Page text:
Leave it to a woman to save the summer film season. And perhaps the future of DC Comics Expanded Universe.
As exhilarating popcorn entertainment, Wonder Woman is what it needs to be, what we want it to be: action-packed, funny, light, but with touches of heartfelt emotions that come honestly through the characters, and not script by committee.
Gal Gadot as Wonder Woman was the best part of the bleak and soulless Batman v Superman. And with the big screen to herself it’s no surprise that she shines all the more, as the Amazon Princess leaves paradise to stop hell, a terrifying new mustard gas the Germans plan to unleash against enemy soldiers and even families in the waning days of World War I.
CULTURE SHOCK: The heavy burden of ‘Wonder Woman’
But that quest comes much later in her journey. Unlike so many other superhero origin stories, there’s plenty of fun along the way, as director Patty Jenkins resists the trend of going dark with the iconic superheroine’s big-screen debut.
Wonder Woman isn’t a tortured soul; she’s a proud warrior named Diana, the daughter of Hippolyta (Connie Nielsen), Queen of the Amazons, a group of fierce women warriors in Greek mythology who live on the lush island of Themyscira hidden from men and mankind by Zeus for thousands of years.
Their isolation ends when a fighter plane crashes through their protective bubble and into the ocean. It’s Diana who rescues the drowning pilot Steve Trevor (Chris Pine), and comes to learn of the horrors taking place elsewhere in the world.
Diana blames Ares, the God of War, for the lack of peace in the world — Wonder Woman uses Greek mythology to good effect — and decides to leave the island to kill him, against the wishes of her mom.
And with Trevor to navigate her through London and later to the front lines, Diana discovers she has much to learn about men, mankind, and even herself.
Directed by Patty Jenkins. Screenplay by Allan Heinberg. A Warner Bros. release playing at Franklin Park, Fallen Timbers, Levis Commons, Bowling Green, Mall of Monroe, and Sundance Kid Drive-in. Rated PG-13 for sequences of violence and action, and some suggestive content.
Running time: 141 minutes.
Critic’s rating: ★★★★
Cast: Gal Gadot, Chris Pine, and Robin Wright.
Wonder Woman is a winning mix of familiar and distinct that adheres to the conventions of superhero biographies yet, by virtue of resisting the temptation to go dark with its tone, is refreshingly different, even if it's not new.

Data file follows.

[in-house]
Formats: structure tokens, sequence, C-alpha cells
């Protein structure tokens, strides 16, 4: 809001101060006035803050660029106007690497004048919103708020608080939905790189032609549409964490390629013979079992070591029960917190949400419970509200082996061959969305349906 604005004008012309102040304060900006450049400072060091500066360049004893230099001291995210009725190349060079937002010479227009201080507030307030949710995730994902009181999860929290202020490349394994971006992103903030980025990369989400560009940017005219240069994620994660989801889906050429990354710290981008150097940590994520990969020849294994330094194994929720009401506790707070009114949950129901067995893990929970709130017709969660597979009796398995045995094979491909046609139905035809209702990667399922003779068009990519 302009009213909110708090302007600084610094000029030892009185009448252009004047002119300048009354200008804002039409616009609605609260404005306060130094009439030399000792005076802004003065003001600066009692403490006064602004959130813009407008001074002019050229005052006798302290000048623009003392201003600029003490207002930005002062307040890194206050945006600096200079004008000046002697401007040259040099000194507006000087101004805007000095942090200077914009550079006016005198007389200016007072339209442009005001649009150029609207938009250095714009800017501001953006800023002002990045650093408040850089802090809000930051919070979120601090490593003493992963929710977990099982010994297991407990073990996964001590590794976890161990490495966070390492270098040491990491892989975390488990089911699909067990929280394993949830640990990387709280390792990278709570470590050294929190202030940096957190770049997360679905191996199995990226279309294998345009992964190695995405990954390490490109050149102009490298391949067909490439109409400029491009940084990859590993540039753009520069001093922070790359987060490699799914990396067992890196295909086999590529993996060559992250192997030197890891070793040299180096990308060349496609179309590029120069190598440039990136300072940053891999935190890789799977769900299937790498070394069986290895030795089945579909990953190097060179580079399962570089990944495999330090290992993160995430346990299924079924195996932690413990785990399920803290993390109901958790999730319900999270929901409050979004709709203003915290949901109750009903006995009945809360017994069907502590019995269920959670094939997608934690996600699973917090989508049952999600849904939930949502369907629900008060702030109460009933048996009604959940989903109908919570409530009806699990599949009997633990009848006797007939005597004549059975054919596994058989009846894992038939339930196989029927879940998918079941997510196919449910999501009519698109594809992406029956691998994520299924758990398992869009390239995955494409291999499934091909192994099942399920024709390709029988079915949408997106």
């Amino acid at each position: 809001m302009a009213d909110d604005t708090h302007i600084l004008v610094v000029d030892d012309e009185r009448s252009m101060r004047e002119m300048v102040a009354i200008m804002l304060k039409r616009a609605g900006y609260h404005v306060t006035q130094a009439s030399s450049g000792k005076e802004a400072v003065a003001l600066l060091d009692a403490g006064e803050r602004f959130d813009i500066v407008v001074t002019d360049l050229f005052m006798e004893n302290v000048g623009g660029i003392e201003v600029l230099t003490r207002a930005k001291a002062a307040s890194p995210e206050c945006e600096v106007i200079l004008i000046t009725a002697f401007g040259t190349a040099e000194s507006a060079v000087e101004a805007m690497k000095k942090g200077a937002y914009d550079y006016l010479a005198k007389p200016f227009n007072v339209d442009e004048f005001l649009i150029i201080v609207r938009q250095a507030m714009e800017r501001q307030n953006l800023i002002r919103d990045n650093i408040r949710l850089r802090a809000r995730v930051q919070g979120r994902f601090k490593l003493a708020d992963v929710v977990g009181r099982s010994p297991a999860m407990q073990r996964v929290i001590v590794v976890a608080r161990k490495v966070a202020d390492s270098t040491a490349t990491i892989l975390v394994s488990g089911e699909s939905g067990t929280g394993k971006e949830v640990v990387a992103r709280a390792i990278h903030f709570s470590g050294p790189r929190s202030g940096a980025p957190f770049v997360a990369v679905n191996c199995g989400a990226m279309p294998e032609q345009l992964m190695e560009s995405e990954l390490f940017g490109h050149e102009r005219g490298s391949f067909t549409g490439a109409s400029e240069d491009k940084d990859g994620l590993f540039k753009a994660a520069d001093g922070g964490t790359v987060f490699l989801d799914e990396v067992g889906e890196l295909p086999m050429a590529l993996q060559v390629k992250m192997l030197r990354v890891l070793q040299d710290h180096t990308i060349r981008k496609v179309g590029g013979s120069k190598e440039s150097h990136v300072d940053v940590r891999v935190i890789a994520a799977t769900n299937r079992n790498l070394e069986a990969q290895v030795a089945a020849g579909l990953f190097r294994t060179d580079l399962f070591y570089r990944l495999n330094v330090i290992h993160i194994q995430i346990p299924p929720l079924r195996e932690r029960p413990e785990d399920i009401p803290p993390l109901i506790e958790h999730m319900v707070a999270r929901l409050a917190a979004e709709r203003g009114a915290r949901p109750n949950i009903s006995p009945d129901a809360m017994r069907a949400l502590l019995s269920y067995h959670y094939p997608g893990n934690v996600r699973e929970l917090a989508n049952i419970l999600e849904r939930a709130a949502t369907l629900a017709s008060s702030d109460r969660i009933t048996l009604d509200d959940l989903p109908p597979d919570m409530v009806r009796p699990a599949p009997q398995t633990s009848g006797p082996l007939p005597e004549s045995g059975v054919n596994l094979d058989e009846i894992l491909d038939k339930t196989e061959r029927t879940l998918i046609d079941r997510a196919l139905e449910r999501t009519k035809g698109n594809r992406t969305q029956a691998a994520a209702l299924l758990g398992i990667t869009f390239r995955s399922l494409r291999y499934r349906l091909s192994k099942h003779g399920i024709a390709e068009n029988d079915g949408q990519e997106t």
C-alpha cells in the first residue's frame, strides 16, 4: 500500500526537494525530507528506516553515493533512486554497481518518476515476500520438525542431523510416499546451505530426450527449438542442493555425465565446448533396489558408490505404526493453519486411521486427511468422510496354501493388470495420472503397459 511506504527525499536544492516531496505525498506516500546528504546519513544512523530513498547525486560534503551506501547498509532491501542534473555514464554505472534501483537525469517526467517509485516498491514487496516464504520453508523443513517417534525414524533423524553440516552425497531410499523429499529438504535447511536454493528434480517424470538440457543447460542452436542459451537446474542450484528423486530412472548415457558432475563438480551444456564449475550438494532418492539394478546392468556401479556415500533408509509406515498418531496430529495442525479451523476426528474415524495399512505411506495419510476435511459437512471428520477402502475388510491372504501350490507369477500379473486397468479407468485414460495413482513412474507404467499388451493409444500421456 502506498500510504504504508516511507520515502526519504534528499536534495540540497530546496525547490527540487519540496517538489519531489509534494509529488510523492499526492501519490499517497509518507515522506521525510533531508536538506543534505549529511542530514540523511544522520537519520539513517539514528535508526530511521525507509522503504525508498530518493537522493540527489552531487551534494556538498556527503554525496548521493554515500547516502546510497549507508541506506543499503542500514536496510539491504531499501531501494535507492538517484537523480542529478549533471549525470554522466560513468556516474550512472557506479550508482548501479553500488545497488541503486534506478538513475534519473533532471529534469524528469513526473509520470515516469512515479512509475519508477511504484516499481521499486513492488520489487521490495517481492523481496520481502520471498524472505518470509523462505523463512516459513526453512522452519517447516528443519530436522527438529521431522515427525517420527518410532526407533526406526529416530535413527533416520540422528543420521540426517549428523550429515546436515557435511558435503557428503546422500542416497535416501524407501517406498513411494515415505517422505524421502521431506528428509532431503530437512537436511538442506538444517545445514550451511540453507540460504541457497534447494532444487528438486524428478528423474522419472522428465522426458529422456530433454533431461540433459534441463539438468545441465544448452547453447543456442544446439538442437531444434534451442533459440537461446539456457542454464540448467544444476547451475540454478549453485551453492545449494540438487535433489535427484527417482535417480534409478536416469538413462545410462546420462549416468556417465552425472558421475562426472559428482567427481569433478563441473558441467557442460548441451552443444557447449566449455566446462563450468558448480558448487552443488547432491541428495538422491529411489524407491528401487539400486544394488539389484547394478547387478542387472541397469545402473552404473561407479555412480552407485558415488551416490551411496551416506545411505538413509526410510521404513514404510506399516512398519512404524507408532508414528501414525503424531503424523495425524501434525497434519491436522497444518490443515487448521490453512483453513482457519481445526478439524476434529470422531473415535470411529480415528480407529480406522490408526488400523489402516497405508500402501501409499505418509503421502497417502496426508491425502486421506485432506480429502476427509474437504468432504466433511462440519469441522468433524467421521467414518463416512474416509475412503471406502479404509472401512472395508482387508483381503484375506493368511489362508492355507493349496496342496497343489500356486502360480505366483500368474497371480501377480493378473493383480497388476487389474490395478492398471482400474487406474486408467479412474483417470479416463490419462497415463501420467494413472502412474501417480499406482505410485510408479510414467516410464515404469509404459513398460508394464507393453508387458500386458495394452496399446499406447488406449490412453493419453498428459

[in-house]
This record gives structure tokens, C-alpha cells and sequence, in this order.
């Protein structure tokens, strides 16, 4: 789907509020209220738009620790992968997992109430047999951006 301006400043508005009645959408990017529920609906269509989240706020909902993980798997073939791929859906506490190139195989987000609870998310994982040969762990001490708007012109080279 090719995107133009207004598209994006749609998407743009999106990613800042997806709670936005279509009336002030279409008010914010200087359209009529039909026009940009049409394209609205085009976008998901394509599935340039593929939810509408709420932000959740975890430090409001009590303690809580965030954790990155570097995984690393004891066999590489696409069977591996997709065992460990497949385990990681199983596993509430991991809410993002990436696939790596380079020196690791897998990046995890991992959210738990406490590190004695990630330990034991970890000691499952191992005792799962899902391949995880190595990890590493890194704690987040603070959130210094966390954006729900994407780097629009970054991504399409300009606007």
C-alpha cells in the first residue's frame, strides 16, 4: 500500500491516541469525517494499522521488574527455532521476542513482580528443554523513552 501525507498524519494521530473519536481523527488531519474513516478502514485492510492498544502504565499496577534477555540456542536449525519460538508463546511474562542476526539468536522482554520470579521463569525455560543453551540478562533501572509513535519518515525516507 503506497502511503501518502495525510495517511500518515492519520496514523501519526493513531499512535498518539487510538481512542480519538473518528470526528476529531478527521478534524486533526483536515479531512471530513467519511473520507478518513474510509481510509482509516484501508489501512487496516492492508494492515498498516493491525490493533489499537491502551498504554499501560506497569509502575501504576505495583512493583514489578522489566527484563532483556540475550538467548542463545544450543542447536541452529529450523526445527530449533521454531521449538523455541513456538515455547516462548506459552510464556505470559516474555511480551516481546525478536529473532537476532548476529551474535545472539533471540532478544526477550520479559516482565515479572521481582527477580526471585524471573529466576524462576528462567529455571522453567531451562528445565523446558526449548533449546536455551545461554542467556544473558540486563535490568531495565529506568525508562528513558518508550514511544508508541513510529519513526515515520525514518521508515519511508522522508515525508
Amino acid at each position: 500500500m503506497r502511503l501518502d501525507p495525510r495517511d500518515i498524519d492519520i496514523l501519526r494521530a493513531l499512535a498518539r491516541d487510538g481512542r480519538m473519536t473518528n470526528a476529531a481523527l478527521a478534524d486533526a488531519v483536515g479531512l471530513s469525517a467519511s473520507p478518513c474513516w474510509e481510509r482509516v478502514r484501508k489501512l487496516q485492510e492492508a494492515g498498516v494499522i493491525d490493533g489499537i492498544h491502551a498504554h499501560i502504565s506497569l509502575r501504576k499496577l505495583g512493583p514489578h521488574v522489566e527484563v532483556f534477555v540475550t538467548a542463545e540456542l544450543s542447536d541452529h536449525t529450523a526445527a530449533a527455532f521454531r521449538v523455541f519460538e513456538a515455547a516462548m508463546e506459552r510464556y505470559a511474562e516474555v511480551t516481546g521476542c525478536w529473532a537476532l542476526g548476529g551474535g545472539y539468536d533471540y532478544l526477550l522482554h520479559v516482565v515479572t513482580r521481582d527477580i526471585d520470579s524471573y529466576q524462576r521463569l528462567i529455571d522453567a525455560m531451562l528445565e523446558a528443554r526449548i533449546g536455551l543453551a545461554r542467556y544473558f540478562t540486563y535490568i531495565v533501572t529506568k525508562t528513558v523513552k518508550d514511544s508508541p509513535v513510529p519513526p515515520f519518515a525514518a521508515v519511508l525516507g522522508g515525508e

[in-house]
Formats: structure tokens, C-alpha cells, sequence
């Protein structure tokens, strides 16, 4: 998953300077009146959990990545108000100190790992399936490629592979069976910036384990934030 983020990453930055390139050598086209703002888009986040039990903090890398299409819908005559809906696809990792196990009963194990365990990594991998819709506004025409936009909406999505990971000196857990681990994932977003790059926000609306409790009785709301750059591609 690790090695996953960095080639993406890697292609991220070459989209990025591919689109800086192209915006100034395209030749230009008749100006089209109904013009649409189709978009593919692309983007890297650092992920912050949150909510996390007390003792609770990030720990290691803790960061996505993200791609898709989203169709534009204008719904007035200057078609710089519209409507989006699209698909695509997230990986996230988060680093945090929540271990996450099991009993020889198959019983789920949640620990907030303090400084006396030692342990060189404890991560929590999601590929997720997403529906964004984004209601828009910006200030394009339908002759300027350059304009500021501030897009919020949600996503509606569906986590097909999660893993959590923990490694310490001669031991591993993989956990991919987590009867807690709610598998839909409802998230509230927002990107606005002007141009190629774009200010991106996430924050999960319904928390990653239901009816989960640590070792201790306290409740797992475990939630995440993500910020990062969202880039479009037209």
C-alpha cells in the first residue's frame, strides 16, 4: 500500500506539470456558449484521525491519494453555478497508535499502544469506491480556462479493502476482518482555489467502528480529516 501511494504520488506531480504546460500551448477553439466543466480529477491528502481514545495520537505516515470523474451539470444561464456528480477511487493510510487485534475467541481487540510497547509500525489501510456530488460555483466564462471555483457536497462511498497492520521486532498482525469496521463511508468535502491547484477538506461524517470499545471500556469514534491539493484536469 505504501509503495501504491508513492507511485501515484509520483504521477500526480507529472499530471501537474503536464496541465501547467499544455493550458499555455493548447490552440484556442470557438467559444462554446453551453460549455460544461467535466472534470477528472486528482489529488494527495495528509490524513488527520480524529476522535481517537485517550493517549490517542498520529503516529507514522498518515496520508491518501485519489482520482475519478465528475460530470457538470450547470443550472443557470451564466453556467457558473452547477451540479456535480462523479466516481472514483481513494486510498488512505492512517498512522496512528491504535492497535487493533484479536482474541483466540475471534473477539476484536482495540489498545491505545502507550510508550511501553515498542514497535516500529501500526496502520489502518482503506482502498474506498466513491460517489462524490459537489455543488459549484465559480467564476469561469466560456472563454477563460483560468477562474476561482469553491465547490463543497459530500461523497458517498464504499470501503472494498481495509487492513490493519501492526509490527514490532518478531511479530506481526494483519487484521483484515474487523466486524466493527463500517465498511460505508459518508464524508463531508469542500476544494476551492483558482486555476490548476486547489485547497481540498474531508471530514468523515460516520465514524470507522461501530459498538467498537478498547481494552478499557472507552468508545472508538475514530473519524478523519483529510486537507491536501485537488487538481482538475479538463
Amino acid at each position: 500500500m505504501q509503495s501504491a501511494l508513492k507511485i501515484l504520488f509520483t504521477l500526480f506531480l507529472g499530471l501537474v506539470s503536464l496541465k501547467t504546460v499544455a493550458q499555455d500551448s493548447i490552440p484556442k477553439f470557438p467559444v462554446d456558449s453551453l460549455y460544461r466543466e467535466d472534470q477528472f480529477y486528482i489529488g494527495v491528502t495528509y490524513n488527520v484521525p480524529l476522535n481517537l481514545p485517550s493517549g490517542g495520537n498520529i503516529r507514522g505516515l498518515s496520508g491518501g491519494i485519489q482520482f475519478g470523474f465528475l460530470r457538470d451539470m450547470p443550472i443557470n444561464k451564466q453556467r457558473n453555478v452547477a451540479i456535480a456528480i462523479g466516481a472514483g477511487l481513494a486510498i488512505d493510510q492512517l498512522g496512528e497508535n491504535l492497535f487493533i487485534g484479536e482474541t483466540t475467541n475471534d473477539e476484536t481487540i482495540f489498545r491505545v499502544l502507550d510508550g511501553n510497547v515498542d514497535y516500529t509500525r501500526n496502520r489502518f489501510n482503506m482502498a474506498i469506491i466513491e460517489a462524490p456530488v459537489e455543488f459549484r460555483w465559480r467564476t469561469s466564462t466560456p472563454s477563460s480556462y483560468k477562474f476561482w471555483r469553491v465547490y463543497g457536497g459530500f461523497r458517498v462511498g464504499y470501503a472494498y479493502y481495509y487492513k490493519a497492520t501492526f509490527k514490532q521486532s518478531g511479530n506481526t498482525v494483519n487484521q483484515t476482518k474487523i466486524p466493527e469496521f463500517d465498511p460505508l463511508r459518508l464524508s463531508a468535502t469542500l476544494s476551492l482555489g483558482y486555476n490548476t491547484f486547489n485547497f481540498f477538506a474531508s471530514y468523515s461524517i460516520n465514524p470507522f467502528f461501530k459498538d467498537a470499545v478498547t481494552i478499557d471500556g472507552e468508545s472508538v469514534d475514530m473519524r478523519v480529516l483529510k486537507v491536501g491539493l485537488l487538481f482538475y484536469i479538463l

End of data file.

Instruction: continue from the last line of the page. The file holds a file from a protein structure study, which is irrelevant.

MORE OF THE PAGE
Jenkins doesn’t reinvent the genre. Rather, she pleasantly reminds us of what these films were and should be: enjoyable escapism untethered from the burdens that come with future plans.
Wonder Woman stands alone — even with the title character’s major role in this fall’s Justice League film and, undoubtedly other DC Comics films. It’s a complete film that introduces Wonder Woman and expands her own mythology; if nothing else, the film impressively showcases the awesome abilities and super-powers of the first major female hero. The slow-motion battles are overused, as is the case with almost every action film — gone is the Hollywood era of less is more — but the delectation in her butt-kicking skills and methods is its own reward. It’s amazing how easily her lasso of truth can be used as an effective weapon.
Playing a handsome and earnest spy, Pine is a nice anchor for Gadot, and the actors spark onscreen, though Jenkins is wise to keep their mutual attraction out of sight, save for one respectful moment of love’s consummation. Wonder Woman is a movie for kids, after all.
And as an early feminist icon, Wonder Woman is a welcome change of pace in what is a mostly male-dominated superhero circuit.
Wonder Woman’s only flaw, albeit minor, is the ho-hum villainy of the German General Ludendorff (Danny Huston) and his disfigured mad scientist Dr. Maru (Elena Anaya) with their plans to extend the war on the eve of an armistice between all sides. These Germans are not ferocious or memorable — but at least they’re not Nazis.
After her long struggle to the big screen, Wonder Woman makes the most of her first solo effort.
Given DC Comic’s rough start in its own cinematic universe with Man of Steel and Batman v Superman, that's welcome relief and hopefully a sign of what’s to come.
Contact Kirk Baird at: firstname.lastname@example.org or 419-724-6734.
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